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China: A Hotbed of Smart Speaker Activity

A trip to China last week, which involved numerous meetings with audio ODMs, brands and technology partners, culminated in Futuresource making a presentation at the Alexa summit in Shenzhen on the outlook for smart speakers and voice assistants. China is an appropriate location for such events because the smart speaker market there has ballooned in the past six months. It is clear that Chinese AI platforms have been striving to replicate Amazon Alexa’s success (in the US) in their domestic market. Smart speakers made their debut in China in 2016 and recent acceleration of activity has led Futuresource to raise its forecast to 10 million units for 2018, equivalent to 20% of worldwide demand. 

Who has been driving this growth and why are these devices so popular? Online retail giant, in partnership with voice platform iFlyTek, was first to market with DingDong in 2016, but awareness and uptake remained relatively low in the first year. However, the debut of e-commerce giant Alibaba’s Tmall Genie product, competitively priced at RMB 499 ($75), has taken the market to a new level. The product was heavily discounted during Single’s Day promotions and Futuresource’s quarterly analysis shows it clocked up sales of c.1 million units in its first quarter of launch. Similar to Amazon, Alibaba can sell its speaker direct to consumers, backed by AliPay and the Taobao ecosystem.

In addition, Xiaomi in Q4 2017 launched a speaker priced at RMB199 ($30), much cheaper than its competitors. The hardware and services company, which also offers PCs, Laptops and Smartphones, is rolling out a smart home and entertainment control ecosystem that will benefit greatly from a widespread adoption of the speaker.

The buzz around smart speakers continued in Q1 2018, when the category sold over 1.5 million units. CE retail chain Suning and a range of smaller Chinese brands and third-party players weighed in with devices. Baidu, the biggest search engine in China has also been closely watching this space. It introduced a smart speaker with a screen (called Little Fish) at CES earlier this year, priced at RMB 599 ($95). Baidu has also partnered with other speaker vendors, similar to LingLong’s strategy, to expand its ecosystem in consumer homes.

Whilst the music listening population is huge in China, most consumers stream for free and listen on the go (using headphones). The concept of sharing music and in-home listening has not traditionally been popular, which has translated into low penetration of home audio devices historically. With smart speakers, initial feedback suggests that growth is driven by high levels of curiosity and non-audio features at least as much as audio/music, in contrast to the US and Europe. Whilst demand for smart speakers in China is clearly triggered by a wide range of functionality, their rapid adoption might also positively impact in-home music listening.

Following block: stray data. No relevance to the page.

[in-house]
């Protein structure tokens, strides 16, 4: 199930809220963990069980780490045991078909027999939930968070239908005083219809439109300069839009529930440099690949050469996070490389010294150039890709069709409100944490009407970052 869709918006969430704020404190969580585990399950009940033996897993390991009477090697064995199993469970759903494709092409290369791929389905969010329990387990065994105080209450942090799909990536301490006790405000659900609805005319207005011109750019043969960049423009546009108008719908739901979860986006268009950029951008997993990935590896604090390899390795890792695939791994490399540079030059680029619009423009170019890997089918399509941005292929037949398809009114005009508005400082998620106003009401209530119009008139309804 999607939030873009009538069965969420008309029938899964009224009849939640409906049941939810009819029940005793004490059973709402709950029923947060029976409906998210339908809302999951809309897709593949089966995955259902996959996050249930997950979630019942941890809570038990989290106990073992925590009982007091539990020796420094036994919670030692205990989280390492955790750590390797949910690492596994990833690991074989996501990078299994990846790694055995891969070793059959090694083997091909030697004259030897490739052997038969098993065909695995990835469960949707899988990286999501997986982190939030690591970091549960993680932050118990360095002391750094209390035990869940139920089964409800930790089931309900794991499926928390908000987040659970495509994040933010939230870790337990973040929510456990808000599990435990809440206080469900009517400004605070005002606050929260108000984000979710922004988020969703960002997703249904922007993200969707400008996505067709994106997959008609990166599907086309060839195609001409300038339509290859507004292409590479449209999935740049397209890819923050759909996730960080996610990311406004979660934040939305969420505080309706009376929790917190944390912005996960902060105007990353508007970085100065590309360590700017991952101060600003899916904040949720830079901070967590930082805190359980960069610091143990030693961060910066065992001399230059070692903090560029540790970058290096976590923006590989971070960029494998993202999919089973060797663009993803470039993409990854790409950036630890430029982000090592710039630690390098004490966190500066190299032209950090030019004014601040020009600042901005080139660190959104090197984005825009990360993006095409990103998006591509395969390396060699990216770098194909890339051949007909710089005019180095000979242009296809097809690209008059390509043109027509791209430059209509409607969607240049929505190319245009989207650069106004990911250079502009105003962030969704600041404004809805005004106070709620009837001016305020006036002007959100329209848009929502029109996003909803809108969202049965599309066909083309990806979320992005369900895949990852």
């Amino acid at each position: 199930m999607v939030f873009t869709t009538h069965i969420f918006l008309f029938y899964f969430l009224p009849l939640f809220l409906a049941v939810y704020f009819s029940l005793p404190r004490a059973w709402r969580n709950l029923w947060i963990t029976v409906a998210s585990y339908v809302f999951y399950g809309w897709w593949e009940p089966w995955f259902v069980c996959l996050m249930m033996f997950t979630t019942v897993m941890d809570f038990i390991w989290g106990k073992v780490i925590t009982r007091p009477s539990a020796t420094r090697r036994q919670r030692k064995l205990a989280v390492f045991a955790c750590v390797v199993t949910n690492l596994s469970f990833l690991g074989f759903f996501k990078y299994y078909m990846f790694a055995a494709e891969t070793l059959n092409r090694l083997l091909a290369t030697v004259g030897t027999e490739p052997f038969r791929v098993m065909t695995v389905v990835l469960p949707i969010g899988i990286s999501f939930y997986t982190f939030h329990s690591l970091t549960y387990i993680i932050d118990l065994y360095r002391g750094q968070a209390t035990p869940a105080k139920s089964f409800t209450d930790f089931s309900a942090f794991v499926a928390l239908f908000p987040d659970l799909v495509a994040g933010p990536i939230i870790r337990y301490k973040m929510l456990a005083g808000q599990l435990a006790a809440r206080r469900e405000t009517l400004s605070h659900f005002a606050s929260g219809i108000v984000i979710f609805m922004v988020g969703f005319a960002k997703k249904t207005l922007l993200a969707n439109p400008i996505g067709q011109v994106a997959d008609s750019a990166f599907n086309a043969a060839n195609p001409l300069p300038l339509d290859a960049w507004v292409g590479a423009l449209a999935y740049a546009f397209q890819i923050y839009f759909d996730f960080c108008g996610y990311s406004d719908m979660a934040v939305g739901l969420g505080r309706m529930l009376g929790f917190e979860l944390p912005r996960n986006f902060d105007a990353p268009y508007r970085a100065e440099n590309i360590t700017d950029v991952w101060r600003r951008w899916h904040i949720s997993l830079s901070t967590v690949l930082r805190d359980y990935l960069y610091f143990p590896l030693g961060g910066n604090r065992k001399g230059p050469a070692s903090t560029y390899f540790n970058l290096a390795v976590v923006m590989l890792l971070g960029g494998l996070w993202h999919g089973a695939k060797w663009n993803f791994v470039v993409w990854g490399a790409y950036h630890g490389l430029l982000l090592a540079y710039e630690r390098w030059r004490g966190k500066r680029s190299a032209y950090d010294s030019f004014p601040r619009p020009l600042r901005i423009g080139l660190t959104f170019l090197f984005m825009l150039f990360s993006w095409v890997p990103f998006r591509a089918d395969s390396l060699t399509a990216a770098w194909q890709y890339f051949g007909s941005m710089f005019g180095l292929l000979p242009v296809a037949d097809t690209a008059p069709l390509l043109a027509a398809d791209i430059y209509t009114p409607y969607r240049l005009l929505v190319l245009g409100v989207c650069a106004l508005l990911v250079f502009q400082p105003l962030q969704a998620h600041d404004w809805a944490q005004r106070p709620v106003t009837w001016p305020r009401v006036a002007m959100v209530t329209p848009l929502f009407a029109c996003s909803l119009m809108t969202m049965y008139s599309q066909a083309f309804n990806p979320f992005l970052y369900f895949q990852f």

Chinese brands are keen to explore the potential of the domestic market where they have expertise, ecosystems and local language skills. Whilst we were in China, it was evident even on the streets that pedestrians and drivers were giving voice commands to their devices, often for navigation services. Some said they used the Baidu platform, whilst others mentioned a variety of other local services. The growing use of voice-based services puts Chinese AI platforms at a significant advantage in terms of sheer volume of users; close to a billion across mobiles and other hardware. This scale of use will ensure the platforms quickly become far more sophisticated and extend beyond smart speakers to penetrate the home, car, mobile and B2B ecosystem.

Voice integration beyond speakers has been slow as there are challenges with adding mic arrays in a TV set or voice pick-up when the home theatre system is on full sound. Practical issues around installing these systems, who trains the consumers to use them, costs associated with installations and maintenance are also key factors that have hindered rapid integration in other hardware. Technology companies are reviewing solutions to overcome these issues but as with any new tech, these are teething issues for which solutions are being sought out and tested.

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Rasika D'Souza

About the author

Rasika D'Souza

Rasika joined Futuresource Consulting in 2012 after completing her MSc in Marketing from Cranfield University. She is a part of the CE hardware team and specialises in research and analysis of audio hardware. She leads the headphones quarterly and forecasting service.

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